“In addition to the service opportunities mentioned by Adam [Rager], residential swimming pools are big in PA,” reports Tassone. “Contractors can also make connections business-to-business. Many use our products to clean convenience stores and strip malls.”
Danny Ebling is general manager at Baren’s Inc., located in Seneca, PA. They’re a wholesale supplier specializing in pressure washer parts and accessories. Established in 1993, Baren’s has grown to become one of the most respected supply houses in this industry. In 2019 Baren’s was purchased by BE Power Equipment. They represent major pump manufacturers including AR, Cat, Comet, General Pump, Giant, and UDOR along with accessory suppliers Suttner, PA NAM, TecoMec, X-Jet, Veloci, Baldor, Suntec, Beckett, Wayne Combustion, and many others.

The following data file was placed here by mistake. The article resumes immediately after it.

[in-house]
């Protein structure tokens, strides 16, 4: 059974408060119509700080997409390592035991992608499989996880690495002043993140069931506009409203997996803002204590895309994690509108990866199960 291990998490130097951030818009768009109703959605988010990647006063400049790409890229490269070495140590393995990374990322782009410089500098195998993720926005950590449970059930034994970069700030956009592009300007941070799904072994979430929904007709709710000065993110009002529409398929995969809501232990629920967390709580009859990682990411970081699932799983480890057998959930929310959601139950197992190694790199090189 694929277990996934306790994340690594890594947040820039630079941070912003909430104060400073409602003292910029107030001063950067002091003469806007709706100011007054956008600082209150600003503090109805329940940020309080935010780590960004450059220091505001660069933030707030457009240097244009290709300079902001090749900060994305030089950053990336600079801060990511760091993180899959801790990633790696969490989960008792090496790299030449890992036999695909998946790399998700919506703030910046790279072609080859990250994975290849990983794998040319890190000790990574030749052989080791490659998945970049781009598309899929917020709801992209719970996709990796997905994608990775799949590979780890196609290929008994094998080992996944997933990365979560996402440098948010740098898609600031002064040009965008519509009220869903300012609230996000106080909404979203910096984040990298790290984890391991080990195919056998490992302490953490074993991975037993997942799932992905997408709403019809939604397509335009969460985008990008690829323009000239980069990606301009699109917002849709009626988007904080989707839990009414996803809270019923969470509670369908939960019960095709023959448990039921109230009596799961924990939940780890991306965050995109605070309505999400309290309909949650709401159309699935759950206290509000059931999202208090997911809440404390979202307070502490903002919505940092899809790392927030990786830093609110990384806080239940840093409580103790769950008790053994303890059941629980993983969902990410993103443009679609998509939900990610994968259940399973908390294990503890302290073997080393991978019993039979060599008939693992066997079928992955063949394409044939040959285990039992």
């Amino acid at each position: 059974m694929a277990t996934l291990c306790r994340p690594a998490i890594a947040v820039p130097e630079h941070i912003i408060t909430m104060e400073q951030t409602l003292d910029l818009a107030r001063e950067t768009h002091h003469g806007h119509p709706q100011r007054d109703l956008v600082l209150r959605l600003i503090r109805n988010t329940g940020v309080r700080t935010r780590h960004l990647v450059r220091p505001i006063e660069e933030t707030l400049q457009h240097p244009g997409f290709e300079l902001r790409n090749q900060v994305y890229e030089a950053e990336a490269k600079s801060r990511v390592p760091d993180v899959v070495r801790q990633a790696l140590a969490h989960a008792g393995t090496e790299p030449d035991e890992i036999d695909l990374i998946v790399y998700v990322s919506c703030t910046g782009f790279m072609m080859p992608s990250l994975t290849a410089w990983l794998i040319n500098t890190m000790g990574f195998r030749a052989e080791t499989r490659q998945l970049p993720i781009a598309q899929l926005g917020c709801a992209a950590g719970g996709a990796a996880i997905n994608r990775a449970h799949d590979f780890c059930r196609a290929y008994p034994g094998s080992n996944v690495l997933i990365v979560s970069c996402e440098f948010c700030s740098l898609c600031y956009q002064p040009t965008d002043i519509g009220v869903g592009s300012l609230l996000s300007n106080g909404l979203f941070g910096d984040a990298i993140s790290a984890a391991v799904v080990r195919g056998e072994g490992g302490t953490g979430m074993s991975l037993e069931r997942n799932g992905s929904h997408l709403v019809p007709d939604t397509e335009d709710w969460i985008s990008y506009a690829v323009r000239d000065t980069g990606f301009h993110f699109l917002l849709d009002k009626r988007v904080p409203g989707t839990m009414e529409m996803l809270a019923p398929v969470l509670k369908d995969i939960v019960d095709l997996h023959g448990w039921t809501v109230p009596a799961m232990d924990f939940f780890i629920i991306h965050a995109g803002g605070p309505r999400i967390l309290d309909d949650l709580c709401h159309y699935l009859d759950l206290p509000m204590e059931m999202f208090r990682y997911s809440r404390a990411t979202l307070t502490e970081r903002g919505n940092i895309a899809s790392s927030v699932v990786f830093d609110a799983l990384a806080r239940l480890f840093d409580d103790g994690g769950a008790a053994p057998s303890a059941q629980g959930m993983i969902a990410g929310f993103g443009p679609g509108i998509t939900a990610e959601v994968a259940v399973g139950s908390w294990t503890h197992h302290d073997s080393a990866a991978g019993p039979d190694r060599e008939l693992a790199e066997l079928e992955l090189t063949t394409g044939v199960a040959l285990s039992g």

“One of the advantages in our PA location is the close proximity to our shippers/carriers, such as FedEx and UPS,” explains Ebling. “We are close to the major interstates and highways, which necessitate a lot of truck washes and big truck stops. A challenge would be that we have really hard water, and also water systems in Seneca are not very high pressure, so power washing equipment can tax the water system. Moss can also be a problem for homes located among the trees, and the state has plenty of trees! So soft wash is becoming more popular.”
Consider it a blessing or a curse, but PA has four distinct seasons, and one of them is cold and snowy winter! Overall, it generally has a humid continental climate characterized by wide fluctuations in seasonal temperatures, with prevailing winds from the west. The average temperature in July is about 70°F (21°C) and in January about 28°F (−2°C). On average, about 40 inches (1,000 mm) of precipitation fall in the state annually. The daily weather is influenced by the passage of cyclone fronts in the westerly wind system.